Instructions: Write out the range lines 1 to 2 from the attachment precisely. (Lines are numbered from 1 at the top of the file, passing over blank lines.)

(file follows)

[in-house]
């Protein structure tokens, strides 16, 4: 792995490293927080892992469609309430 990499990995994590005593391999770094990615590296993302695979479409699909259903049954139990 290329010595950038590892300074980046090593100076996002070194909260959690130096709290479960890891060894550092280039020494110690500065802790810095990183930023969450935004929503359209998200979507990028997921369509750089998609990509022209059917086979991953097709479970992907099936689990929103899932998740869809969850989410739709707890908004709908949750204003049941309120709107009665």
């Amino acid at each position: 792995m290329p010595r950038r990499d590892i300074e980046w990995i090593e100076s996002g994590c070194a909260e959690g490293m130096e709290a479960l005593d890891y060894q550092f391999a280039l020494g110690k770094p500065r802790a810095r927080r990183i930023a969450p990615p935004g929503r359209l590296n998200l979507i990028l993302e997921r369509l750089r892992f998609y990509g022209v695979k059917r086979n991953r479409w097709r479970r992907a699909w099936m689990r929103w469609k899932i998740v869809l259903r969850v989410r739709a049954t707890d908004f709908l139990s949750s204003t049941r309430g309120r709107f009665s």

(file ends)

[in-house]
């Protein structure tokens, strides 16, 4: 792995490293927080892992469609309430 990499990995994590005593391999770094990615590296993302695979479409699909259903049954139990 290329010595950038590892300074980046090593100076996002070194909260959690130096709290479960890891060894550092280039020494110690500065802790810095990183930023969450935004929503359209998200979507990028997921369509750089998609990509022209059917086979991953097709479970992907099936689990929103899932998740869809969850989410739709707890908004709908949750204003049941309120709107009665």